Friday, March 16, 2007

"There is going to be so much to hide"

In celebration of the House's recent action, passing 3 open-government bills, during "Sunshine Week"; I thought it would be interesting to see how things were being reported at the start of George Bush's attack on open records laws. Mere weeks after 9/11 the president used the specter of the terrorist threat to push through an executive order sealing presidential records and radically curtailing freedom of information requests. It's amazing to read this Washington Post article and realize that it foreshadowed so many of the scandals that would plague the president in the following 5 years:
Bush Clamping Down On Presidential Papers
Incumbent Could Lock Up Predecessor's Records

Thursday, November 1, 2001

The Bush White House has drafted an executive order that would usher in a new era of secrecy for presidential records and allow an incumbent president to withhold a former president's papers even if the former president wanted to make them public.

The five-page draft would also require members of the public seeking particular documents to show "at least a 'demonstrated, specific need' " for them before they would be considered for release.

Historians and others who have seen the proposed order called it unprecedented and said it would turn the 1978 Presidential Records Act on its head by allowing such materials to be kept secret "in perpetuity."
This may be the first record of the president signing an executive order for an unprecedented restriction on our rights. FOIA is inverted, the default position was that records would be open unless the government showed a specific need to classify them. Now classification is the default position.
Other critics voiced concern about the impact of the order "in the post-September 11 world," with its wartime atmosphere.

"The executive branch is moving heavily into the nether world of dirty tricks, very likely including directed assassinations overseas and other violations of American norms and the U.N. charter," said Vanderbilt University historian Hugh Graham. "There is going to be so much to hide."
Remember this is 2001: Americans still think that torture is a barbaric act done by evil people, habeas corpus is still a central element of our legal system, people who argue in defense of internment are considered racists, and Iraq is not on the minds of anyone other than the president and his cabinet.
Bush is expected to sign the order shortly. A White House aide said the Supreme Court held in 1977 that former presidents can continue to assert various privileges for their records and the order will simply establish "a procedure by which they can protect their rights." The aide said "great deference" will be paid to their wishes.
The government now works to protect the powerful. The presumption that our leaders are accountable to us is no longer in effect.
The proposed order, dated Oct. 29, grew out of a decision by the Bush administration early this year to block the release of 68,000 pages of confidential communications between President Ronald Reagan and his advisers that officials at the National Archives, including the Reagan library, had wanted to make public.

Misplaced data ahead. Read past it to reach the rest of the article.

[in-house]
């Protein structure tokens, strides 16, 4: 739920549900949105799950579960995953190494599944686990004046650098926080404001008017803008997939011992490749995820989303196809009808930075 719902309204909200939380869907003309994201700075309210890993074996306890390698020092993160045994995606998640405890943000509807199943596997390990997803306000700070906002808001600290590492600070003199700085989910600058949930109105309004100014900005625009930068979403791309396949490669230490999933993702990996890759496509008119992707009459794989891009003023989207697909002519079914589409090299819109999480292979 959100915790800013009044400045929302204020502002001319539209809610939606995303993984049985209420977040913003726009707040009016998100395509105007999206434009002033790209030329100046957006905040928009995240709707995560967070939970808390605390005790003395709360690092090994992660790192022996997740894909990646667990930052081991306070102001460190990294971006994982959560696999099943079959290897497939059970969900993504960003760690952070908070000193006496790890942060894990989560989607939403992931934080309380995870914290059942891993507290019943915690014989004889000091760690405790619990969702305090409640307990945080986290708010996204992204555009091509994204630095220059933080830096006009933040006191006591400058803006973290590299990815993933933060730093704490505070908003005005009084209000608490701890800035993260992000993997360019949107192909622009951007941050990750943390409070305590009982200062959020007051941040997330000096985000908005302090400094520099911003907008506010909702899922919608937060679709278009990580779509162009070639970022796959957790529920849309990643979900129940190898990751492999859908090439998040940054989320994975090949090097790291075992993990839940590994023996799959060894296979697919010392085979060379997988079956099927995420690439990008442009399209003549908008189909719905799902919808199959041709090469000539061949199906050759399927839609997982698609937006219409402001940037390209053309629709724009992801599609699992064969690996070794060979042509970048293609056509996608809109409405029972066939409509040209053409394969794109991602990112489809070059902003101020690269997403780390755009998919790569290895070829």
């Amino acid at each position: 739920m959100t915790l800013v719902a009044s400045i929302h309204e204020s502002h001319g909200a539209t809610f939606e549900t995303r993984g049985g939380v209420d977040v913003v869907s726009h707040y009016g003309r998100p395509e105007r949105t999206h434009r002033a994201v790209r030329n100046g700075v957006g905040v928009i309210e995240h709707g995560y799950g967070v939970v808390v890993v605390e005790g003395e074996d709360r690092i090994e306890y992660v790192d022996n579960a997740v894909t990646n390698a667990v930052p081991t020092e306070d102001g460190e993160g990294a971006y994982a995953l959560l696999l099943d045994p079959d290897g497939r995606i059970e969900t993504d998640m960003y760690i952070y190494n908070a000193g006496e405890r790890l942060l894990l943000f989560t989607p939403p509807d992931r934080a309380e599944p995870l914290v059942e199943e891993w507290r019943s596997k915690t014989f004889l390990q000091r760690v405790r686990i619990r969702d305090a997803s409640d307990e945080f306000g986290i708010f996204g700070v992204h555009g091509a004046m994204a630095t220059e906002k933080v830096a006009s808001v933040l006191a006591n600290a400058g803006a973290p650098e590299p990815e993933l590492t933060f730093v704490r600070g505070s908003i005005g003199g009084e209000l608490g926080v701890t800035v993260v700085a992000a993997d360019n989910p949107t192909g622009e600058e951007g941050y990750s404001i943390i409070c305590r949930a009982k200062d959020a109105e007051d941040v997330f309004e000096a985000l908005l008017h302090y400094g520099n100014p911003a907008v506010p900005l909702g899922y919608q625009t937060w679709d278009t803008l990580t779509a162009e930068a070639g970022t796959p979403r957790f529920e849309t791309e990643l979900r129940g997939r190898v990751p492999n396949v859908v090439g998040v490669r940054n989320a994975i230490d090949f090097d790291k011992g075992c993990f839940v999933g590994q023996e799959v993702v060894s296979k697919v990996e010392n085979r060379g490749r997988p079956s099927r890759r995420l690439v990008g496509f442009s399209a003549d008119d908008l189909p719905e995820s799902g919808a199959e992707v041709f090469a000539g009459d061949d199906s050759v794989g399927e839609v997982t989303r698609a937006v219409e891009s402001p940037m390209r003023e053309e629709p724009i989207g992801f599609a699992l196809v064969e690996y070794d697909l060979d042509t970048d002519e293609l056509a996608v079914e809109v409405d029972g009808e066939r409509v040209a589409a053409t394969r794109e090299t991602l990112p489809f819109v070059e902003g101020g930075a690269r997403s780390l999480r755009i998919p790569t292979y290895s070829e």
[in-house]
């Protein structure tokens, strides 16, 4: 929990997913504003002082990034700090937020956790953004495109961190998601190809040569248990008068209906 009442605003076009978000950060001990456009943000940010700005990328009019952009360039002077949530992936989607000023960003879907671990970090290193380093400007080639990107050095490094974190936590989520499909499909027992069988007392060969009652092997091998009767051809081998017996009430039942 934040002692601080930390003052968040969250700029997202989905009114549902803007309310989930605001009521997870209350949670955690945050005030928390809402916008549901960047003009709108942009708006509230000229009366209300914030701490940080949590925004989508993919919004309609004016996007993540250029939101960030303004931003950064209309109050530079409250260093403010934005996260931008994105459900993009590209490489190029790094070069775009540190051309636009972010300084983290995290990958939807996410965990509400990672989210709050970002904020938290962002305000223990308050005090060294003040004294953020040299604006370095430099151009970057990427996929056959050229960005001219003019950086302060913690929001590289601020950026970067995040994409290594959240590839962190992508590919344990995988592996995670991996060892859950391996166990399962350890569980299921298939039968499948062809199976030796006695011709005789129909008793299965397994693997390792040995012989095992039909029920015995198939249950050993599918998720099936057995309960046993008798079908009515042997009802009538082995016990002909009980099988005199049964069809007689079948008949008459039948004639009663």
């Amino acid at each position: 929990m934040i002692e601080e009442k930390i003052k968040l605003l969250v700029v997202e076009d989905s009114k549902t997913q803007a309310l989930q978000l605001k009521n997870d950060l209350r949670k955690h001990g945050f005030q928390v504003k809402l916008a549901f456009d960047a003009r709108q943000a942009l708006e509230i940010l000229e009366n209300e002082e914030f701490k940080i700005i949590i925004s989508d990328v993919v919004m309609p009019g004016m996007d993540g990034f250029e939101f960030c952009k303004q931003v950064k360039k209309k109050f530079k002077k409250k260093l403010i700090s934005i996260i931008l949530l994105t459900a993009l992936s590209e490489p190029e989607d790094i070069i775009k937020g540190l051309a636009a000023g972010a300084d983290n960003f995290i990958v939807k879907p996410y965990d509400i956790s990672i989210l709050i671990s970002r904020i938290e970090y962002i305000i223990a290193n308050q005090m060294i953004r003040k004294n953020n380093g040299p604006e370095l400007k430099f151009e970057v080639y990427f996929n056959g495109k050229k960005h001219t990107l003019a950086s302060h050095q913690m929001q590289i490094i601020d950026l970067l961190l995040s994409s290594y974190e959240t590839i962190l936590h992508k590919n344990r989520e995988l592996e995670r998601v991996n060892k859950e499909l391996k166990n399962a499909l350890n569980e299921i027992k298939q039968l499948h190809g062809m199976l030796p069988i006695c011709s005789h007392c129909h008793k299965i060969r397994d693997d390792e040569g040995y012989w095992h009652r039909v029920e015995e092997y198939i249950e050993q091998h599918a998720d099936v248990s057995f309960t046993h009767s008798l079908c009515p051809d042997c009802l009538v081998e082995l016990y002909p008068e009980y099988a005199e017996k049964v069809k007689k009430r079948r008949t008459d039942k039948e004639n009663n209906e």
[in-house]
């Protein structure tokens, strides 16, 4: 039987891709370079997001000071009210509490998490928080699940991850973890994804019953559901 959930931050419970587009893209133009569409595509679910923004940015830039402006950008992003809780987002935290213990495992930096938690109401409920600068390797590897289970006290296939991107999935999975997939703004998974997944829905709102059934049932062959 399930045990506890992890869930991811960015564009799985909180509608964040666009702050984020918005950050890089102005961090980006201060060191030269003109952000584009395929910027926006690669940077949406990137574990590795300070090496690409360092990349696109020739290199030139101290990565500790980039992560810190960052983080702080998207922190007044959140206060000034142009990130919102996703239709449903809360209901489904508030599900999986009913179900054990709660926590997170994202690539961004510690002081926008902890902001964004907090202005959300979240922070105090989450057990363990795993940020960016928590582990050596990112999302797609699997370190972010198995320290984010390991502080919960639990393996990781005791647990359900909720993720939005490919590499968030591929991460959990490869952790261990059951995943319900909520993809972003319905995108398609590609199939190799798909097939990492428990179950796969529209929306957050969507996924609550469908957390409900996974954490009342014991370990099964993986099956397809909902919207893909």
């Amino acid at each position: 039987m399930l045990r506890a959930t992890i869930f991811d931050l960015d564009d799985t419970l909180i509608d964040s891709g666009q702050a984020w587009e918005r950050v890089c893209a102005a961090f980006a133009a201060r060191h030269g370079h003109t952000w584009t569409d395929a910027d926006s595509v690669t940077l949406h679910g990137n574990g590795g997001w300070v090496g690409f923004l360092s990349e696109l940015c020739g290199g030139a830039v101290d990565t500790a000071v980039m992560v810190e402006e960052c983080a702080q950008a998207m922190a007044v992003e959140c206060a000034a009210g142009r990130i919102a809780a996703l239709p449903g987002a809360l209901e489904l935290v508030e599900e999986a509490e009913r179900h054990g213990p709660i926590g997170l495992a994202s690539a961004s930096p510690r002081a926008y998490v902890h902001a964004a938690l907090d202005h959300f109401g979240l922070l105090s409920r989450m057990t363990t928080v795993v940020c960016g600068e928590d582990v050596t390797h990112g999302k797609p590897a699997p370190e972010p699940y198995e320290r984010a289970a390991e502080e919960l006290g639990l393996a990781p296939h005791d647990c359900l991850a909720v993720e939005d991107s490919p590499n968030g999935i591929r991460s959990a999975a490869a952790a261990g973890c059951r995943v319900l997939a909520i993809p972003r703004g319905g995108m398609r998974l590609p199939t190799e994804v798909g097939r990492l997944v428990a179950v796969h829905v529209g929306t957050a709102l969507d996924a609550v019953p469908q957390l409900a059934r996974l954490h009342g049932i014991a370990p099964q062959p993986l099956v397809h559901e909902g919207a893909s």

Proving that this law had nothing to do with national security, and that even the wishes of a Republican hero were unimportant. George Bush is the sole decider.
Relying on an obscure executive order that Reagan issued just before leaving office, White House counsel Alberto R. Gonzales prescribed a series of delays so that Bush could decide whether to invoke "a constitutionally based privilege or take other appropriate action."
Obscure executive orders, Alberto Gonzales devising delaying tactics, and the idea of presidential privilege all wrapped up in a single sentence.
The papers in question, some dealing with Reagan-era officials who now have high posts in the Bush administration, were to have been disclosed last January under the 1978 law, which said that the documents could be restricted at the most for 12 years after Reagan left office.
Hmmm, a conflict of interest here. Certainly, the president wouldn't pass such an act simply to avoid a little embarrassment. The man's at over 80% in the polls!
The new executive order would replace the 1989 Reagan decree and cover not only confidential communications between a president and his advisers but, as Graham put it, "almost anything in the White House files."
How did that "almost" get in there. Better call Alberto back.
For 12-year-old documents that are not covered by "constitutionally based privileges" but are subject to requests under the Freedom of Information Act, the order states that the archivist "must withhold" them if possible.
Must withhold anything despite the fact that FOIA declares these records are open and shall be made available to the public upon request - these are unclassified documents being discussed here.
For records that might be privileged as state secrets, confidential communications, attorney-client communications, or "deliberative process" materials, a requester must establish "specific need" for them "as a threshold matter."
There are the classified documents. I wonder if we could retroactively classify documents that are already public?
A former president would then review them and tell the archivist whether they should be withheld or made public. The incumbent president or a designee would then look at them to see if he or she agrees with the ex-president's decision. Unless both agree they should be made public, the records will remain secret unless "a final court order" should require disclosure.

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